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From "Henri Yandell (JIRA)" <j...@apache.org>
Subject [jira] [Commented] (LEGAL-207) May Apache projects have dependencies with prohibited licenses in test code?
Date Tue, 29 Jul 2014 04:37:38 GMT

    [ https://issues.apache.org/jira/browse/LEGAL-207?page=com.atlassian.jira.plugin.system.issuetabpanels:comment-tabpanel&focusedCommentId=14077380#comment-14077380

Henri Yandell commented on LEGAL-207:

The vast majority of items on resolved.html, including most, if not all, of the category X
licenses, are policy by choice and not policy by law. Your definition, Roy, of the Legal PMC's
responsibilities don't match with its actions on legal-discuss@.

That said; +1 to not trying to resolve these issues generically. Focus on what LEGAL-206.
What does greenmail do, look at the reasons behind LGPL being in category X and see if that
applies to the greenmail usage (or how it could be changed). For example making it an option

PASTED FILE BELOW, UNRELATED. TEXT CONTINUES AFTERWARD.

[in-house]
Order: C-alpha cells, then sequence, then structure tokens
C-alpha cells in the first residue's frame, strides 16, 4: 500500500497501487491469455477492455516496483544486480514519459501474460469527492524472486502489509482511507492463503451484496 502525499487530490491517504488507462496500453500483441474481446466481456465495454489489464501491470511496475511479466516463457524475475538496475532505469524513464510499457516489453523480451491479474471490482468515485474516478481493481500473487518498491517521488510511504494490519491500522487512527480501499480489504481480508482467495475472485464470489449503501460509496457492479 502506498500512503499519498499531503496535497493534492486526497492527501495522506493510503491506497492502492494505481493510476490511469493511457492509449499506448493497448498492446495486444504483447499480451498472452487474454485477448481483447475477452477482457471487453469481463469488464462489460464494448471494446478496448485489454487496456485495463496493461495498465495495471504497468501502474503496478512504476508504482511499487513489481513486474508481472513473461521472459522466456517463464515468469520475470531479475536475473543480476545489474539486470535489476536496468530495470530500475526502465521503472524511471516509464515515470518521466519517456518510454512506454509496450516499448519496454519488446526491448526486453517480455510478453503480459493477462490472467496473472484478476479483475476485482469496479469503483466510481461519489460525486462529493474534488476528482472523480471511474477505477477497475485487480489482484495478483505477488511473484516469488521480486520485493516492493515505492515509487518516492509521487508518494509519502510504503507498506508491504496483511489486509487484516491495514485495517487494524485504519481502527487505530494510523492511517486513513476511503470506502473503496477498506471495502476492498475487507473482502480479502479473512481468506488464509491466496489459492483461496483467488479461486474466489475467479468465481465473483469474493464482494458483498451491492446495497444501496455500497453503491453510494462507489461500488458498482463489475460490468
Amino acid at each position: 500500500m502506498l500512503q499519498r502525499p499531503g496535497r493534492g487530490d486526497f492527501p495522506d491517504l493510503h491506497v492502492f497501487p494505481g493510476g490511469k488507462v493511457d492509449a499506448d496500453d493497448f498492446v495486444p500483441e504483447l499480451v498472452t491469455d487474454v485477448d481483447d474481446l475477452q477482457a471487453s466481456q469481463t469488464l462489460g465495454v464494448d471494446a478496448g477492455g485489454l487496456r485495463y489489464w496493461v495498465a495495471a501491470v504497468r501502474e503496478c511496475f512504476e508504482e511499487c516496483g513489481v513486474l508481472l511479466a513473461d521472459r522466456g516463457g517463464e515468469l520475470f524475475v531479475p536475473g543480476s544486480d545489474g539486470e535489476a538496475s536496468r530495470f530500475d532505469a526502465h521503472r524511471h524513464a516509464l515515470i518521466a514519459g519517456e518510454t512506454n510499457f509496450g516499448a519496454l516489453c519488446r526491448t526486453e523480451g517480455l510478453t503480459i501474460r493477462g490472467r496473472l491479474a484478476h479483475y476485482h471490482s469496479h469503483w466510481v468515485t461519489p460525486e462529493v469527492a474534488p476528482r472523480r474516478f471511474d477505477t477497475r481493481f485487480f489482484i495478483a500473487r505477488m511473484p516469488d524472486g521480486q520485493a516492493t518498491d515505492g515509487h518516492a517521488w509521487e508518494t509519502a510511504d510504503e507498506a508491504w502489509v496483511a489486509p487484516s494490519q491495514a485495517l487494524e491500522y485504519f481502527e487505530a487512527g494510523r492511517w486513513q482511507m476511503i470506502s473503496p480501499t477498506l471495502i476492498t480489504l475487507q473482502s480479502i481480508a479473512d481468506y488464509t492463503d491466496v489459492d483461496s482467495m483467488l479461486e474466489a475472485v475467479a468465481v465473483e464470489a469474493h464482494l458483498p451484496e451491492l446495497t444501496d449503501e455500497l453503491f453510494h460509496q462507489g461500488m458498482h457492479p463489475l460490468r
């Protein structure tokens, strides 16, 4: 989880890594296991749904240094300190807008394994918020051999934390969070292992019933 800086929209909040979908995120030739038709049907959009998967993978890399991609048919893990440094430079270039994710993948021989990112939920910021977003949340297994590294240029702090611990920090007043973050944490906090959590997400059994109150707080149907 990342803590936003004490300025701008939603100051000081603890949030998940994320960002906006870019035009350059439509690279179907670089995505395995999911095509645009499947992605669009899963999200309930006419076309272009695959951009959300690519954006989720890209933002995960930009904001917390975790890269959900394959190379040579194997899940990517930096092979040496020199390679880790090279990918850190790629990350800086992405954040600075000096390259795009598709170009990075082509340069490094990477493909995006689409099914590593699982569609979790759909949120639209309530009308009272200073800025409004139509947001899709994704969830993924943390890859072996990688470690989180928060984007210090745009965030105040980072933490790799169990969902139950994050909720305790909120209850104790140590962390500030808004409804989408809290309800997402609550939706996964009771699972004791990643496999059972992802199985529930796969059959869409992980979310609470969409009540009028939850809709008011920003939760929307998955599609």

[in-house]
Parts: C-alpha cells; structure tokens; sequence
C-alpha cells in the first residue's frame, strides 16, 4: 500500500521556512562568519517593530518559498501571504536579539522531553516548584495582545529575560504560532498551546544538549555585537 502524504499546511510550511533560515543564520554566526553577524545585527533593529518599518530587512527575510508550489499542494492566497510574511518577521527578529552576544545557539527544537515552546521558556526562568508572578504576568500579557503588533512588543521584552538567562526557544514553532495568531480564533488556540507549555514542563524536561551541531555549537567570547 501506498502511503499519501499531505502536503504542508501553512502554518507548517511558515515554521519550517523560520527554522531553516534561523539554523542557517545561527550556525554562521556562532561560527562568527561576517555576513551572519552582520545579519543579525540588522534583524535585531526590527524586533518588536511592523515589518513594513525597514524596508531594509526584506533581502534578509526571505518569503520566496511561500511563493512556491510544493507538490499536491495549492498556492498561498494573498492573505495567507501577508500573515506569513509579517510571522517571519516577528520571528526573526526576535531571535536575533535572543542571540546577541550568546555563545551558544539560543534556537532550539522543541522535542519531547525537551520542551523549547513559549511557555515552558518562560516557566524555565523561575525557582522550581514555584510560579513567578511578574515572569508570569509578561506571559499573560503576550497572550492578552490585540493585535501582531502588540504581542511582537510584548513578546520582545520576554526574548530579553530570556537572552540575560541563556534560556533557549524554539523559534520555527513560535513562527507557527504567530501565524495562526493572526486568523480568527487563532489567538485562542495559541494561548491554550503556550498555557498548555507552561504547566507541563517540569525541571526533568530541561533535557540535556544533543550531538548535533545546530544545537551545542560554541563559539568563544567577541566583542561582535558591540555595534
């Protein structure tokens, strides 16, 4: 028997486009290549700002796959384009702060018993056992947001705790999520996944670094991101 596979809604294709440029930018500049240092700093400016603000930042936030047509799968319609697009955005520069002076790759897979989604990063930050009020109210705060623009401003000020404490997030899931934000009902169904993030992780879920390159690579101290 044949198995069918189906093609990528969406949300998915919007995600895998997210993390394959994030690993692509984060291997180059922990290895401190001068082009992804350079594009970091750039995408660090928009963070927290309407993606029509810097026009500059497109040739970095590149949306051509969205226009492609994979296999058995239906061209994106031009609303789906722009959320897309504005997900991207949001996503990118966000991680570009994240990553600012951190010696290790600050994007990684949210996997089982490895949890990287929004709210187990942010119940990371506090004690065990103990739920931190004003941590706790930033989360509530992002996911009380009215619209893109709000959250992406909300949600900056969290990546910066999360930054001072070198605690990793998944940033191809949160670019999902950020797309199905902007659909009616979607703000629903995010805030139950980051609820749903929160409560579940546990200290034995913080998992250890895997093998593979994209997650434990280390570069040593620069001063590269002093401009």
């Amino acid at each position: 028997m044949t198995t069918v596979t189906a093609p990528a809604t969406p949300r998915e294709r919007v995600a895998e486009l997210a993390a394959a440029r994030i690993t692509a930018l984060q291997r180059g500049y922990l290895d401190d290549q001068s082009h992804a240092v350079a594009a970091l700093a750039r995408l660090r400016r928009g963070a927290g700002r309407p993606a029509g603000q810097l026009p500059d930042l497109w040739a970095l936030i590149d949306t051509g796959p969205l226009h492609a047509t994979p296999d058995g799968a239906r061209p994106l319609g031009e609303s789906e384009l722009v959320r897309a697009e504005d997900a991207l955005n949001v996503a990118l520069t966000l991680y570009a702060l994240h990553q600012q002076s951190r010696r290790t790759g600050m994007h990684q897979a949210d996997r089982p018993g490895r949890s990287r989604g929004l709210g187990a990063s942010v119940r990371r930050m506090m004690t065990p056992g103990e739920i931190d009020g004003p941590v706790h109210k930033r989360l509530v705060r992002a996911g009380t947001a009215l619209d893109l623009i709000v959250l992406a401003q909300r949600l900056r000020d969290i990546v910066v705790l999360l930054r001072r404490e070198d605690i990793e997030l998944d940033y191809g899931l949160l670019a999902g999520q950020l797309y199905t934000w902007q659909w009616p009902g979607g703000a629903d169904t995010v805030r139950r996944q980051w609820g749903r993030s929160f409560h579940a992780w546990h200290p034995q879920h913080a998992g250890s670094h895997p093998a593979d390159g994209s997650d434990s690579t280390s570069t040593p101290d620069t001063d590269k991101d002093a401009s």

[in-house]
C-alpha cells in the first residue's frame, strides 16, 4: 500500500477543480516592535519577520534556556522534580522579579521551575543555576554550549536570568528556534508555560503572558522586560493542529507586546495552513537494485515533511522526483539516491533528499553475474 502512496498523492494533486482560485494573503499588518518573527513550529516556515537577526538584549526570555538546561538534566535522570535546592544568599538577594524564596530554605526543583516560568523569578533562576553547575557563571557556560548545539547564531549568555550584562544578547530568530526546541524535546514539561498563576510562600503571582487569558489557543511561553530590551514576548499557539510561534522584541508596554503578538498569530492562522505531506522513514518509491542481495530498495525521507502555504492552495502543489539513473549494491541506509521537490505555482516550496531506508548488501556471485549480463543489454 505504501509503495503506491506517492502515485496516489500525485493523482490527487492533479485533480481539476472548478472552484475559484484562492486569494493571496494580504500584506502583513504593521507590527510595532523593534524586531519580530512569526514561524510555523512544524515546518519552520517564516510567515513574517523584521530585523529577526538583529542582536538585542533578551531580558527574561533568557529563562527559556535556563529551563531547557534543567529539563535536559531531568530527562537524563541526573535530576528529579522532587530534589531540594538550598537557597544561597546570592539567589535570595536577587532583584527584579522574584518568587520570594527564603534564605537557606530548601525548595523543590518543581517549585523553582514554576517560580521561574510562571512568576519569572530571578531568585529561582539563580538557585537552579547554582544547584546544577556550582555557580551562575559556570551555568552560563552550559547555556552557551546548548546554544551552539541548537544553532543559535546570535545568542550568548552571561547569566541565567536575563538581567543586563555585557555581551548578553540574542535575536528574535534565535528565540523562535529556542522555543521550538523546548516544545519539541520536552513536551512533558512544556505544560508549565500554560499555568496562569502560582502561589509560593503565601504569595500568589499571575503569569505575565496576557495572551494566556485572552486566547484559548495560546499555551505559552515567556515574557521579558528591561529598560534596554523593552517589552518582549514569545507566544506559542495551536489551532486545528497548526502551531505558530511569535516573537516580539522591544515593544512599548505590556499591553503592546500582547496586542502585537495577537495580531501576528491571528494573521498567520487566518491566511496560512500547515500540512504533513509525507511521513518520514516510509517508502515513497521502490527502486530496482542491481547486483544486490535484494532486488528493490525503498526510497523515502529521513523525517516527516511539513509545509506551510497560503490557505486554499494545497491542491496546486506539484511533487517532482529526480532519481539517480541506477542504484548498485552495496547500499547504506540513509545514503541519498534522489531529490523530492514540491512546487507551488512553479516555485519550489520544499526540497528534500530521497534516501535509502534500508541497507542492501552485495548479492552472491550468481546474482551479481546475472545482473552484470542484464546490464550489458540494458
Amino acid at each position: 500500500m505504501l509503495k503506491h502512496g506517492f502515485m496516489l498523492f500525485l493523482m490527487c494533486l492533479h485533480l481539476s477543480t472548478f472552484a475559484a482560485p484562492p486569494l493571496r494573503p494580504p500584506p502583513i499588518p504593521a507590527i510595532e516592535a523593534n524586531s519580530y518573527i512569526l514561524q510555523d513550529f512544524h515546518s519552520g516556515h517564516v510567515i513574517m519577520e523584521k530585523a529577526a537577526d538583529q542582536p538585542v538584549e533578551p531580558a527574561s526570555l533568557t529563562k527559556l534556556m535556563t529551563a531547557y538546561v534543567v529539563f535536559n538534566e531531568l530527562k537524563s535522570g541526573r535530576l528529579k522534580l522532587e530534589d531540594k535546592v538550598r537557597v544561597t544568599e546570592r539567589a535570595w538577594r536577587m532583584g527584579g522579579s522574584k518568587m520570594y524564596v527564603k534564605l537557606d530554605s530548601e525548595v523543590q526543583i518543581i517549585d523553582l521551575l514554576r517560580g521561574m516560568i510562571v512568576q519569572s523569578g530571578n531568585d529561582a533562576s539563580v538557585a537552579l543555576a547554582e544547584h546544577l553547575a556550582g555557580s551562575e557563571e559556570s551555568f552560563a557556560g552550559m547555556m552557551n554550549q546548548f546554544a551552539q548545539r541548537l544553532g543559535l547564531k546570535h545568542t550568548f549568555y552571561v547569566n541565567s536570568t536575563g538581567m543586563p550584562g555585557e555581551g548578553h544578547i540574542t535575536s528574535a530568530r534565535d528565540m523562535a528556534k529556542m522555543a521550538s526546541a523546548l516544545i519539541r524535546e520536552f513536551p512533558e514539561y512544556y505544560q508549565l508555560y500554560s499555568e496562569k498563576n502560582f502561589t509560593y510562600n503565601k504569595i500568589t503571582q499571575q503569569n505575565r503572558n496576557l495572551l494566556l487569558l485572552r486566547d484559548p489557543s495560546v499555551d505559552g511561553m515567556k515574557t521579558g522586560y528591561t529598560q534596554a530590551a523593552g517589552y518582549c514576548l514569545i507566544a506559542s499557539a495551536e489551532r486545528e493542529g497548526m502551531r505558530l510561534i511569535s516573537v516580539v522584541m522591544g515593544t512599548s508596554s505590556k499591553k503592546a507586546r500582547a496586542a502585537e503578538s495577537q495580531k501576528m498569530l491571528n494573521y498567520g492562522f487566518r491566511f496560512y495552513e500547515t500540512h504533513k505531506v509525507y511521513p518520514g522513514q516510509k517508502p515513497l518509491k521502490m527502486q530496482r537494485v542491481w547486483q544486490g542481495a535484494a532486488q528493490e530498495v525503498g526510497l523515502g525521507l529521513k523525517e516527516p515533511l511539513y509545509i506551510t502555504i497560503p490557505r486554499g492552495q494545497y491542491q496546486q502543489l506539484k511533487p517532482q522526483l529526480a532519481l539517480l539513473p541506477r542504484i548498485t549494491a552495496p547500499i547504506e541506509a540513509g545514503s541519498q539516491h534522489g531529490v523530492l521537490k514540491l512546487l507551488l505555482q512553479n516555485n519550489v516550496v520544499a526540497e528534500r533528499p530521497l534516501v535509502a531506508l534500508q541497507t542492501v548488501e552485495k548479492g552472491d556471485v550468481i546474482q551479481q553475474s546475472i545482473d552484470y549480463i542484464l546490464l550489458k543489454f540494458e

to turn on that part of testing; or documenting the unexpected licensing and explaining how
to turn it off. 

> May Apache projects have dependencies with prohibited licenses in test code?
> ----------------------------------------------------------------------------
>                 Key: LEGAL-207
>                 URL: https://issues.apache.org/jira/browse/LEGAL-207
>             Project: Legal Discuss
>          Issue Type: Question
>            Reporter: Steve Rowe
> Spinoff from LEGAL-206.
> Are ASF projects allowed to distribute test source code that will not compile without
a 3rd party dependency that has a prohibited license?
> For example, Java test code that includes lines of the form:
> {code:java}
> import com.example.Myclass;
> ...
> Myclass clazz = new Myclass();
> {code}
> where the definition of {{com.example.Myclass}} is included in a 3rd party dependency
that has a prohibited license.
> While most products are unlikely to include compiled test source code with convenience
binaries (though some projects do, including Apache Lucene's "Lucene Core" and Solr products),
the ASF distributes source, so non-inclusion in binary distributions should not affect the
answer here. 
> This question is not directly addressed anywhere that I can find.

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